Promoting Dual Language and Literacy: Multiple Benefits for a Complex Society
March 28 & 29, 2014.
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Congratulations to STS alumna, Courtney Peña, who has recently learned of her acceptance to the Ph.D. program in Social Sciences, Humanities, and Interdisciplinary Policy Studies at Stanford University!
Courtney's undergraduate training was in Chicana/o and Latina/o Studies, and she subsequently earned an M.A. in Curriculum and Instruction through the Mary Lou Fulton Teachers College at ASU.She was a Research Specialist in the School of Transborder Studies. Her work focused on the Ford Fellowship Program and its importance to Mexican-origin and Puerto Rican scholars who were Ford Fellows.
Research and Creative Activities
STS faculty present transborder research in Hermosillo, Mexico
Researchers at Arizona State University presented two books during a meeting on December 5, 2013, at El Colegio de Sonora in Hermosillo, Mexico. One was authored by Carlos Vélez- Ibáñez: An impossible living in a transborder world: Culture, reliability and economy of Mexican-population origins. The second, Lives of dust and water: An anthropology of change and resistance in northwestern Mexico, was presented by Maria Luz Cruz-Torres. .
In the first book, Professor Vélez-Ibáñez’ work was received as important because little attention has been paid to the jobs that Mexicans do and their importance for the U.S. economy. Professor Cruz-Torres’ work is also important because of a dearth of anthropological research about the northern Mexico region.
Pictured with Professors Vélez-Ibáñez and Cruz-Torres are El Colegio de Sonora professors Juan Poom Medina (l.), Gloria Ciria Valdez Gardea (second from right), and School of Transborder Studies professor Francisco Lara-Valencia (r.), who arranged this meeting and exchange of ideas.
New resource of interest to transborder scholars and practitionersCarlos Ovando was a contributing author to the recently published Handbook of Educational Theories, published by Information Age Publshing, Inc. The topic that he and lead author Kathryn Davis and co-author Masahiko Minami discuss in this section of the handbook is Language Acquisition Theory.
The Handbook is intended for graduate students with interest in transborder culture, language, and learning topics and their professors who guide them in developing research studies, theses, or dissertations any of a number of social scientific disciplines. This chapter is also helpful to school practitioners—administrators, counselors, and teachers—who use theory to guide practice.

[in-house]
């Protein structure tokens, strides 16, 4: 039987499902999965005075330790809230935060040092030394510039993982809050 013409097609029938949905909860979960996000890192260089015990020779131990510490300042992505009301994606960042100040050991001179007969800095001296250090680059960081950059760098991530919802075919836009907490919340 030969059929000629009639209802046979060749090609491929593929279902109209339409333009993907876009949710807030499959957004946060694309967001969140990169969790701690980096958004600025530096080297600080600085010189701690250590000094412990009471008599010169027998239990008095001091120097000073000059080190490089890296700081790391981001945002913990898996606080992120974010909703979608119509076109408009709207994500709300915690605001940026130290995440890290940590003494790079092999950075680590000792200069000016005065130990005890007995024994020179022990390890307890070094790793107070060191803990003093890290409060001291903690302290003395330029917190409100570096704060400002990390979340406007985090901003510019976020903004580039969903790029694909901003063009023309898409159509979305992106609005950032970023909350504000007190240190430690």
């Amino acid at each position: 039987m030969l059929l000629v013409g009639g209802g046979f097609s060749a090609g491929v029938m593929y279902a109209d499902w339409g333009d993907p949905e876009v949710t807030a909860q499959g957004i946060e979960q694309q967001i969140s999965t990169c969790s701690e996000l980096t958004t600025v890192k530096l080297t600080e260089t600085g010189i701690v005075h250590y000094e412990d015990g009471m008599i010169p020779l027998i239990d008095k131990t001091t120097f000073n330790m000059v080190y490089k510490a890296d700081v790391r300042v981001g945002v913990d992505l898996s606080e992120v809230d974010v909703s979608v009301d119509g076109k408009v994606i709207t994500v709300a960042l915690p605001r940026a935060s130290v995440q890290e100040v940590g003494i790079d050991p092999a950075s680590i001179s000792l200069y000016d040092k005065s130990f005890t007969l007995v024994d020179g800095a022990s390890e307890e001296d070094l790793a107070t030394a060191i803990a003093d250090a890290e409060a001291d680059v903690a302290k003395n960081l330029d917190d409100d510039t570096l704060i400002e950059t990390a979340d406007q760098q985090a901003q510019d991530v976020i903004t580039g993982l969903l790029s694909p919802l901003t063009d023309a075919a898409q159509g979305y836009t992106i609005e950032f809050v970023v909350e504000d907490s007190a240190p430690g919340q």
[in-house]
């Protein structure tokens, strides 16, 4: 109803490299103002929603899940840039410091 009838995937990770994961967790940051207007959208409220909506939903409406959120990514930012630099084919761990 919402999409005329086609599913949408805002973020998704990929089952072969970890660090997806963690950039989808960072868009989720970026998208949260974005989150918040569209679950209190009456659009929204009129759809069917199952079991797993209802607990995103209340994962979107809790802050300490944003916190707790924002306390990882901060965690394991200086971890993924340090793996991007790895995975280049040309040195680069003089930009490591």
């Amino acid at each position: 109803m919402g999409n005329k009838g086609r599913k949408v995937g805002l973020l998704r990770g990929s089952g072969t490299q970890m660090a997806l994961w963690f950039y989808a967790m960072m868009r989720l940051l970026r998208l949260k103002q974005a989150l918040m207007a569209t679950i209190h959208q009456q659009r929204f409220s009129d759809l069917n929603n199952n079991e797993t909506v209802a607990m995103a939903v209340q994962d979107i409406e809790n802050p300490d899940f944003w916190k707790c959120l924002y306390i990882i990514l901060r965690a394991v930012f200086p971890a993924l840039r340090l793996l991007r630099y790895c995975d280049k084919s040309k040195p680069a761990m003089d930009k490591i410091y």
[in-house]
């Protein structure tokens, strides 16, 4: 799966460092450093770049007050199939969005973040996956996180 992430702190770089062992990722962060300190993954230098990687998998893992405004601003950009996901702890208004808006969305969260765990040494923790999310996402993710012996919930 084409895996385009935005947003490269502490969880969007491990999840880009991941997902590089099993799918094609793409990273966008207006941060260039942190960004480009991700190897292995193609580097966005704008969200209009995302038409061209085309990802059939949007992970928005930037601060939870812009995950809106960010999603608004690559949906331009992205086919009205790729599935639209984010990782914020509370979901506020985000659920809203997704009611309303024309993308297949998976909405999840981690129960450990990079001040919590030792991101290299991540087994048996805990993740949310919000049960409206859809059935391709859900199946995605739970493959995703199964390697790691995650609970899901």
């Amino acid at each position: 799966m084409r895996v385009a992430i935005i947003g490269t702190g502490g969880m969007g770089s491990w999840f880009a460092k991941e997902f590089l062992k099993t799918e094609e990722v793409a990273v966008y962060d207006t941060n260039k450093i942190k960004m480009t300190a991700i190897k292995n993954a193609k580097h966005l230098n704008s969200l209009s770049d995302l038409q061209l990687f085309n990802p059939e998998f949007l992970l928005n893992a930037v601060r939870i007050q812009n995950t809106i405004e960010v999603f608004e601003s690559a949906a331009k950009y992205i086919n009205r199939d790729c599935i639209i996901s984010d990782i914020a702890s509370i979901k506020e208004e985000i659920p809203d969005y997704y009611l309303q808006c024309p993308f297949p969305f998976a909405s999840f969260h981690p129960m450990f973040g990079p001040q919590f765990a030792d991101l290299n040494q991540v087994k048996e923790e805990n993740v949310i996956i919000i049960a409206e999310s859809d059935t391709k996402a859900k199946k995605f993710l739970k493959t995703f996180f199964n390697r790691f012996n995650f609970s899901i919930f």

Community Action Board
for collaborative, applied research and development
The Sonoran Consortium for Student Success is a partnership between the Office of the Vice Provost for Undergraduate Education, the School of Transborder Studies, and the Mathematical and Theoretical Biology Institute. The overall goal of the Consortium is to promote student success through transdisciplinary research that addresses significant global challenges, in expanding the student pipeline in the sciences for nontraditional students, and creating opportunities for leveraging cultural, ecological, and economic resources in the transborder Sonoran region, which extends north across the western United States to the Canadian border and south throughout Mexico.
Southwest Borderlands Initiative (SWBI)
with the Office of the Provost
SWBI is a long term faculty appointment plan with two primary objectives: the strengthening of existing ASU scholarly and instructional resources on the Southwest with emphasis on the region along the United States-Mexico border, and enhancing institutional recruitment and retention efforts toward building a faculty fully reflective of the Southwest Borderlands' diversity. Through the SWBI concept ASU builds upon its scholarly, instructional, and related institutional assets to respond to these pressing needs, particularly in the areas of Borderlands Arts & Culture, Borderlands Social and Cultural Policy, and Latina/o Health.